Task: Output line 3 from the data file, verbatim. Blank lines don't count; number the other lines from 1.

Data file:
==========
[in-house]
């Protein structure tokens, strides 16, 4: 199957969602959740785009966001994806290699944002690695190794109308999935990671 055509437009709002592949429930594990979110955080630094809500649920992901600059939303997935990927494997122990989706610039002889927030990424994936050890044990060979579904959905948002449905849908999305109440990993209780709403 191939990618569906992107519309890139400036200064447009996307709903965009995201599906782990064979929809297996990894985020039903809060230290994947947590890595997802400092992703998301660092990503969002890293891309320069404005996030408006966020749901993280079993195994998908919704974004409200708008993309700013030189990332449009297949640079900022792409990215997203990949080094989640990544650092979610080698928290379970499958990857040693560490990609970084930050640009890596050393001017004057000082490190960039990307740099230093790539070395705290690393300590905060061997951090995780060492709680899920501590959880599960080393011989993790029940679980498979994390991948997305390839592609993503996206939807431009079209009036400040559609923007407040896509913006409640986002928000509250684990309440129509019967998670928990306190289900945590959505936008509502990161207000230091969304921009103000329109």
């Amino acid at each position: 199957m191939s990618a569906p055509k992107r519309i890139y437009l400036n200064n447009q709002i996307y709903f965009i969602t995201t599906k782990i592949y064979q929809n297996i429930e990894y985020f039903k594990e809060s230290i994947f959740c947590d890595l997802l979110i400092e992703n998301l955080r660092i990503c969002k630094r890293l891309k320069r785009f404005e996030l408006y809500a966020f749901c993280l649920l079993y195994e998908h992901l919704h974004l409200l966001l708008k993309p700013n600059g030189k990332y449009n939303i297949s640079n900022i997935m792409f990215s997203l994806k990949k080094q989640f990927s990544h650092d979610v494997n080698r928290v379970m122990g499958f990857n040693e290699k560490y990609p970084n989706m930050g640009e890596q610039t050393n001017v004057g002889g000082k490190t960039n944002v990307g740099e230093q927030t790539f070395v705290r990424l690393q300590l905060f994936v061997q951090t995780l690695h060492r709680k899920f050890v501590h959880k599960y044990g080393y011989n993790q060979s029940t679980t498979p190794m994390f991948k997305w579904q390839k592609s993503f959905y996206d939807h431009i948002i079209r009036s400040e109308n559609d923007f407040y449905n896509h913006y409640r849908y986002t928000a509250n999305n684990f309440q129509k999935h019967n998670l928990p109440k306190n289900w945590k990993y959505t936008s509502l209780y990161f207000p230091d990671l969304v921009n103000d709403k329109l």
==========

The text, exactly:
């Amino acid at each position: 199957m191939s990618a569906p055509k992107r519309i890139y437009l400036n200064n447009q709002i996307y709903f965009i969602t995201t599906k782990i592949y064979q929809n297996i429930e990894y985020f039903k594990e809060s230290i994947f959740c947590d890595l997802l979110i400092e992703n998301l955080r660092i990503c969002k630094r890293l891309k320069r785009f404005e996030l408006y809500a966020f749901c993280l649920l079993y195994e998908h992901l919704h974004l409200l966001l708008k993309p700013n600059g030189k990332y449009n939303i297949s640079n900022i997935m792409f990215s997203l994806k990949k080094q989640f990927s990544h650092d979610v494997n080698r928290v379970m122990g499958f990857n040693e290699k560490y990609p970084n989706m930050g640009e890596q610039t050393n001017v004057g002889g000082k490190t960039n944002v990307g740099e230093q927030t790539f070395v705290r990424l690393q300590l905060f994936v061997q951090t995780l690695h060492r709680k899920f050890v501590h959880k599960y044990g080393y011989n993790q060979s029940t679980t498979p190794m994390f991948k997305w579904q390839k592609s993503f959905y996206d939807h431009i948002i079209r009036s400040e109308n559609d923007f407040y449905n896509h913006y409640r849908y986002t928000a509250n999305n684990f309440q129509k999935h019967n998670l928990p109440k306190n289900w945590k990993y959505t936008s509502l209780y990161f207000p230091d990671l969304v921009n103000d709403k329109l």